Article found on Wiley Online Library
Objective: Anxiety disorders are a frequent psychiatric condition in patients with epilepsy. Anticipatory Anxiety of Seizures (AAS) is described as a daily persistent fear, or excessive worry of having a seizure. AAS seems to be related to “subjective ictal anxiety” reported by patient. The current study aimed to assess the association between objective ictal features and the presence of AAS.
Methods: Ninety-one patients with drug-resistant focal epilepsy underwent a standardized psychiatric assessment, specific for epilepsy, and a pre-surgical long term video-EEG or stereoelectroencephalography (SEEG). We compared seizures semiology and epilepsy features of patients with AAS (n=41), to those of patients without AAS (n=50). We analyzed emotional and motor behavior ictal signs as well as ictal consciousness. We further assessed amygdala ictal involvement in seizures recorded with SEEG (n=28).
Results: AAS was significantly associated with the presence of ictal emotional distress: negative emotional behavior (p<0.01) and negative emotion, explicitly reported to examiner during record (p=0.015), regardless of the ictal level of consciousness. Among the patients recorded with SEEG, we found a significant involvement of amygdala within the seizure onset zone (p<0.01) for patients with AAS.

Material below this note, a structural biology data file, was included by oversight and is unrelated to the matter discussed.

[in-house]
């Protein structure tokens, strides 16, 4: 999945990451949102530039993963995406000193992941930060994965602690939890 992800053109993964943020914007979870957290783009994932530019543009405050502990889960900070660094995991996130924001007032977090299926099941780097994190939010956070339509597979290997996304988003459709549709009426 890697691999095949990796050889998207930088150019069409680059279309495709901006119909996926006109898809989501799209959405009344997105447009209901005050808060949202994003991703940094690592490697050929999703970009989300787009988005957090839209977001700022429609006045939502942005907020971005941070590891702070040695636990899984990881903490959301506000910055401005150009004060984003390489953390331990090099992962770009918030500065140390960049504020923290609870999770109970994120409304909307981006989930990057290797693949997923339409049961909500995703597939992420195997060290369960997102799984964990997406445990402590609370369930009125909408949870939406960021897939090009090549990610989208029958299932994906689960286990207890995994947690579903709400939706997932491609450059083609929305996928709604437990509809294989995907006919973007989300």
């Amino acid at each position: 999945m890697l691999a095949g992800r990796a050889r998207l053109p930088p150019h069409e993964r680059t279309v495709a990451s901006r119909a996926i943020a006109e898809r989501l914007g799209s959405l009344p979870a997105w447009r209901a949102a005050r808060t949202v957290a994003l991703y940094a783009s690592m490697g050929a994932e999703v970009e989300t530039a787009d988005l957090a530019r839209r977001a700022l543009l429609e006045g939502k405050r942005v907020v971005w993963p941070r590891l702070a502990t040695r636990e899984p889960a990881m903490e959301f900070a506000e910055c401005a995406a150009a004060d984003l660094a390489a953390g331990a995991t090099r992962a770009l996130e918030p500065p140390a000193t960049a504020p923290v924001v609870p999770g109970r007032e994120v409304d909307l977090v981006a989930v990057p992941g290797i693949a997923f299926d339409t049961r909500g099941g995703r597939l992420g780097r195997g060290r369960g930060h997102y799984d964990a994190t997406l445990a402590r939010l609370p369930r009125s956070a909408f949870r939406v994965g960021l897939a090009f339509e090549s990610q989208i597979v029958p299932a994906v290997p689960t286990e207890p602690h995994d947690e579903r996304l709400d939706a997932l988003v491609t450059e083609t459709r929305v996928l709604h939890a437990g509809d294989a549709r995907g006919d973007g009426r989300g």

Significance: Higher risk of developing Anticipatory Anxiety of Seizures (AAS) is associated with seizures expressing negative emotional symptoms, independently of ictal consciousness level. Persistent interictal fear of seizures might be viewed as the consequence of a reinforcement of the emotional networks secondary to amygdala involvement in seizures of temporal origin. Physicians should screen for AAS not only to assess the impact of epilepsy on daily life, but also as an interictal biomarker of ictal semiology and emotional network involvement at seizure onset.